Incentivizing Global Monetization of U.S. Based IP Rights – The Carrot and the Stick of the 2017 Tax Act
The 2017 Tax Act, signed into law on December 22, 2017, encompasses the most significant and wide-ranging changes to the U.S. Internal Revenue Code (“IRC”) since 1986. This article addresses both the new taxation of global intangible low-taxed income (“GILTI”) and a new deduction for foreign-derived intangible income (“FDII”), as they relate to patent rights. GILTI and FDII will significantly affect the tax strategies of multinational corporations, particularly those with valuable intellectual property rights held abroad.
The new tax laws do not define intangible property through a list of specific types of assets, including intellectual property like patents. Rather, intangible property under the new laws encompasses anything not strictly considered a tangible asset. This expanded definition applies when determining the GILTI and FDII amounts.
New IRC Section 951A effectively imposes a minimum tax on U.S. shareholders who own at least 10% of controlled foreign corporations (“CFCs”) to the extent the CFCs have “global intangible low-taxed income.” The Tax Act provides a formula for calculating GILTI, which exempts the deemed returns on tangible assets. The GILTI amount is calculated by subtracting the “net deemed tangible income return” from the “net CFC tested income.” The remainder is deemed intangible income subject to income tax. Practically, the GILTI base is determined by subtracting a normal return for the CFC’s foreign depreciable tangible property and taxing a portion of the remainder to the U.S. shareholder.
New IRC Section 250 allows domestic C corporations subject to the GILTI tax to deduct 50 percent of the amount calculated under IRC Section 951A as well as any deemed dividend under IRC Section 78 to the extent attributable to foreign taxes paid on income includible in GILTI. At the new 21% corporate tax rate, this results in an effective tax rate of 10.5% on GILTI (without taking into account the new foreign tax credit). After 2025, the deduction will be reduced to 37.5% of GILTI resulting in an effective tax rate of 13.125% on income includible in GILTI. Amended IRC Section 960 entitles eligible C corporations to a foreign tax credit for 80% of the foreign taxes paid by their CFCs that are paid on income includible in GILTI. Individual U.S. shareholders of CFCs that generate GILTI will not benefit from the forgoing deductions or indirect tax credits.
While the GILTI provisions levy income tax on income derived from intangible assets held abroad, the FDII provision allows U.S. corporations to take a deduction against foreign-derived income treated as attributable to IP and other intangible assets. New IRC Section 250 allows a deduction for eligible C corporations of “37.5 percent of the foreign-derived intangible income.” The FDII benefit is determined based on a multi-step calculation. First, a domestic corporation’s gross income is determined and then reduced by certain items of income. Second, the corporation’s deemed intangible income is determined. And, third, the foreign portion of such income is determined.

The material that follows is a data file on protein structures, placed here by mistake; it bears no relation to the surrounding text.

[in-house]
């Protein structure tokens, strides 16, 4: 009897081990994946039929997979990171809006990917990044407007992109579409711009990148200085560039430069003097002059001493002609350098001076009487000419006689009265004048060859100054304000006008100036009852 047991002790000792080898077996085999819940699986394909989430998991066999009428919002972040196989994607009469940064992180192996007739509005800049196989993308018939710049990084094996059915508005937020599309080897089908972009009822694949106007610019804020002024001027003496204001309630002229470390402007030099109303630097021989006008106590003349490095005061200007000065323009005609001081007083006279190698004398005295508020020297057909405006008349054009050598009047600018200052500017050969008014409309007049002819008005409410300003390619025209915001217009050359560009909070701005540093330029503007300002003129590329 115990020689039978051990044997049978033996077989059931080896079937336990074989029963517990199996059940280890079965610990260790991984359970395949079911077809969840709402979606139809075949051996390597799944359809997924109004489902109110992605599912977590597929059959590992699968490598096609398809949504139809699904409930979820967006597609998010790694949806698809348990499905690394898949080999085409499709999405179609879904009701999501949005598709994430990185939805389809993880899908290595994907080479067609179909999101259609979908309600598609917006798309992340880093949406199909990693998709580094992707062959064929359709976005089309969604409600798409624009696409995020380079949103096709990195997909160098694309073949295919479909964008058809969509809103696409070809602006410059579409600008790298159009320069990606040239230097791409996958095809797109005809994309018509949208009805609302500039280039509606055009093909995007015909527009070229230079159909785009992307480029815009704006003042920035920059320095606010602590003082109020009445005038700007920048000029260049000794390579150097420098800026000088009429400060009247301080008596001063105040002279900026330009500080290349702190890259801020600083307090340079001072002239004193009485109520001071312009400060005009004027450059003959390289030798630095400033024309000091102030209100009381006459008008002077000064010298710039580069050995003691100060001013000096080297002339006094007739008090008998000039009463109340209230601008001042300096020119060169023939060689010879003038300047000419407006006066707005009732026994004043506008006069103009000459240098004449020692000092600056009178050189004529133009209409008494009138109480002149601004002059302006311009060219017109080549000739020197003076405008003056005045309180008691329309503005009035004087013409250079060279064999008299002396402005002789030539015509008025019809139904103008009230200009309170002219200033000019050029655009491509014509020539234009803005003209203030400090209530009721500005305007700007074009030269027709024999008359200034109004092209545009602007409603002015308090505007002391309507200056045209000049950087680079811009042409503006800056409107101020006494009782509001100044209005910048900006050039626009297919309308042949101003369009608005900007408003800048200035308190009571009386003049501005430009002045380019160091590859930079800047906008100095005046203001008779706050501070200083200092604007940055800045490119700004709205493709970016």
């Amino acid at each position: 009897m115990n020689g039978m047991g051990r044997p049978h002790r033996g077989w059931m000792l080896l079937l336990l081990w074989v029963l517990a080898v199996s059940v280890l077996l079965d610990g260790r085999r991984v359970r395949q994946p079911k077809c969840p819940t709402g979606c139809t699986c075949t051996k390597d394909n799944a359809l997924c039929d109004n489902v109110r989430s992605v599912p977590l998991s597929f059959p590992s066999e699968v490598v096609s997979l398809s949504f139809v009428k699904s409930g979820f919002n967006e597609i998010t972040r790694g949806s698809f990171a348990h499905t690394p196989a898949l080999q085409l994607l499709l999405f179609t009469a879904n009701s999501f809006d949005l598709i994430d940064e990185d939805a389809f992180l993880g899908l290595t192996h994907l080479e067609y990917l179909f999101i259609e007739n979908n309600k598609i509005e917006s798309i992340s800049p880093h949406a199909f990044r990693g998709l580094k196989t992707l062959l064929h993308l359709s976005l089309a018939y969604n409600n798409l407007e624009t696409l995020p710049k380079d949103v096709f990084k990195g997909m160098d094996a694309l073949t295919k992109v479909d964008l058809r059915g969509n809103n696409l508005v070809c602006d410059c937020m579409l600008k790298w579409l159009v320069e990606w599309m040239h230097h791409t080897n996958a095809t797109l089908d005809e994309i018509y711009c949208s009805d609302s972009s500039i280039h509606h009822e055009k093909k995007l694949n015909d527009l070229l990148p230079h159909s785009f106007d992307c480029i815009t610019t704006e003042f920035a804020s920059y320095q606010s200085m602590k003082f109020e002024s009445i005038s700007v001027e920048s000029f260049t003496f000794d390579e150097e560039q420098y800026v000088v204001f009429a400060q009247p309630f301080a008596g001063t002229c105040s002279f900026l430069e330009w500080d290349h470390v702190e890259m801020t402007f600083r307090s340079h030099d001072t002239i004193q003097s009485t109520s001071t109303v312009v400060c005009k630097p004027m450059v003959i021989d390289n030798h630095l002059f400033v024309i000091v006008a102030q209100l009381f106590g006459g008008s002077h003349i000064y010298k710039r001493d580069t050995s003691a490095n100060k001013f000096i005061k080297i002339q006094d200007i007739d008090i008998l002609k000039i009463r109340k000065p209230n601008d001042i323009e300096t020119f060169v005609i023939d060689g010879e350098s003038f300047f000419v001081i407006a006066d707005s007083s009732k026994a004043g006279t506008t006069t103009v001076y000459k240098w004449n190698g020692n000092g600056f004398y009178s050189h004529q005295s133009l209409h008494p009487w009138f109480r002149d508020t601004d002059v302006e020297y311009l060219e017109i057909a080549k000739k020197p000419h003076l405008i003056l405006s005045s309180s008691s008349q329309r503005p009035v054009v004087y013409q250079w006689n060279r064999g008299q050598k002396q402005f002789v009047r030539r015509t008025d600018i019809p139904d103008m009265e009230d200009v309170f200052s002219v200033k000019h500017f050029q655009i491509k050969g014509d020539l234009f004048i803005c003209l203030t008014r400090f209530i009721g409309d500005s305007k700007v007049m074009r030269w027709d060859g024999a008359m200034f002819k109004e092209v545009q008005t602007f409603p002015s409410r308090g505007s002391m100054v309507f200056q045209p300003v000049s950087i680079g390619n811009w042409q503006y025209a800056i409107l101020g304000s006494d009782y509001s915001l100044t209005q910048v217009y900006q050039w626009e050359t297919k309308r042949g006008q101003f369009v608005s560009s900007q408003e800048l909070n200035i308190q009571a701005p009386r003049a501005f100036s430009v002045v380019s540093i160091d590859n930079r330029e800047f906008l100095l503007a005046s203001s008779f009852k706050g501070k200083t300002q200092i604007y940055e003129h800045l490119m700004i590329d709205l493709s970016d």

FDII generally consists of that portion of a domestic corporation’s net income, excluding GILTI and certain other income, (1) that exceeds a deemed rate of return on the domestic corporation’s tangible depreciable business assets, and (2) that is attributable (i) to certain sales of property to foreign persons, (ii) to the provision of certain services to foreign persons, or (iii) to the provision of services with respect to property not located in the U.S. Again, for the taxable years 2018-25, the FDII deduction is 37.5%. At the new 21% corporate tax rate, this results in an effective tax rate of 13.125% on FDII. After 2025, the FDII deduction will reduce to 21.875%, resulting in an effective tax rate of 16.406%.
U.S. multinational corporations with patents or other IP offshore should assess whether retaining the IP offshore or migrating it to the U.S. produces a better tax result from a global perspective. While the GILTI provisions tax U.S. shareholders on income derived from IP held by controlled foreign corporations, the FDII provision incentivizes U.S. multinationals to retain their IP in the U.S., while encouraging export activity. FDII offers a reduction of the tax rate on income a U.S. corporation earns when it exports goods or services that are performed overseas involving IP owned by the U.S. corporation. FDII is thus comparable to the patent box regimes employed by some other countries. If a U.S. company derives an income from patents held offshore, it has to pay a GILTI tax on the income at a current rate of 10.5%. If the patents are held in the United States, the foreign income would qualify as FDII, and be subject to the effective tax rate of 13.125%.
This analysis, although high-level, gives a general sense of these two new provisions addressing GILTI and FDII. U.S. corporations that perform IP-intensive services overseas should evaluate where their critical IP should reside. In making the decision, the companies should carefully consider the implications of the GILTI and FDII provisions, and the tax laws of the applicable foreign jurisdiction.